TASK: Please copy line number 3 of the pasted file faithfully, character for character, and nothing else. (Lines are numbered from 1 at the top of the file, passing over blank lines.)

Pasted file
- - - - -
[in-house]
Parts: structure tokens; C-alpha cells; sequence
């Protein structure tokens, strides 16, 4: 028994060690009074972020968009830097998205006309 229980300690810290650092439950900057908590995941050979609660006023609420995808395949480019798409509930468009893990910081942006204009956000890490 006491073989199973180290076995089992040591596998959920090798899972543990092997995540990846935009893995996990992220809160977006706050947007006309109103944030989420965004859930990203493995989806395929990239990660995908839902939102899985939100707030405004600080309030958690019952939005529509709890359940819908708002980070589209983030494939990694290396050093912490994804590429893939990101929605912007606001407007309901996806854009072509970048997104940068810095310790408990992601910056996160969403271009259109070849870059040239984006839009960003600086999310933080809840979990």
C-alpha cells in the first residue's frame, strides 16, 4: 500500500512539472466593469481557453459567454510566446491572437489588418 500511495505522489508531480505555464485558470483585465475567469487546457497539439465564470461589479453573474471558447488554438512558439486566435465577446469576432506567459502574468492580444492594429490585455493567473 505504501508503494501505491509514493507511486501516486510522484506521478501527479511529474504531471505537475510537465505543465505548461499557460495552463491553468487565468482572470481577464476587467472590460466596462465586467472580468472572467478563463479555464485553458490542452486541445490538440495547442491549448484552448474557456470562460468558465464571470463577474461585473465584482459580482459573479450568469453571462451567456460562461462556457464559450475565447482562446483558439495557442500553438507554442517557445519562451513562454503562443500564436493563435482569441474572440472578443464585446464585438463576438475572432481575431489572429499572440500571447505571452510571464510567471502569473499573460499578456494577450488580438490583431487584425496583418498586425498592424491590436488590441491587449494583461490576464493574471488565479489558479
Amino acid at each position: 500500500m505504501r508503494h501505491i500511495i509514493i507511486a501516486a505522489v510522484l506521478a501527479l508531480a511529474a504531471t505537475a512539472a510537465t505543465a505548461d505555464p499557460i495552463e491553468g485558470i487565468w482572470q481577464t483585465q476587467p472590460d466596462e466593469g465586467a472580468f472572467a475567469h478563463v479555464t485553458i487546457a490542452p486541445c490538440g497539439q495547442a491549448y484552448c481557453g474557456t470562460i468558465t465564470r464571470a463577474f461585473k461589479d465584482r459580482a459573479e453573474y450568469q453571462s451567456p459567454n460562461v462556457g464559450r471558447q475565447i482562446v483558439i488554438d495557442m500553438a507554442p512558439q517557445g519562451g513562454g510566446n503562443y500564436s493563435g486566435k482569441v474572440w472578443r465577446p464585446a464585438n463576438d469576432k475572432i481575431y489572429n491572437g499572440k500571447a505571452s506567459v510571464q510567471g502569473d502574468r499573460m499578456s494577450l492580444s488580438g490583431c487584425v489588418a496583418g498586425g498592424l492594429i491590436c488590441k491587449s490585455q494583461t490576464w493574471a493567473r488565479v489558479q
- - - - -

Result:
């Protein structure tokens, strides 16, 4: 028994060690009074972020968009830097998205006309 229980300690810290650092439950900057908590995941050979609660006023609420995808395949480019798409509930468009893990910081942006204009956000890490 006491073989199973180290076995089992040591596998959920090798899972543990092997995540990846935009893995996990992220809160977006706050947007006309109103944030989420965004859930990203493995989806395929990239990660995908839902939102899985939100707030405004600080309030958690019952939005529509709890359940819908708002980070589209983030494939990694290396050093912490994804590429893939990101929605912007606001407007309901996806854009072509970048997104940068810095310790408990992601910056996160969403271009259109070849870059040239984006839009960003600086999310933080809840979990």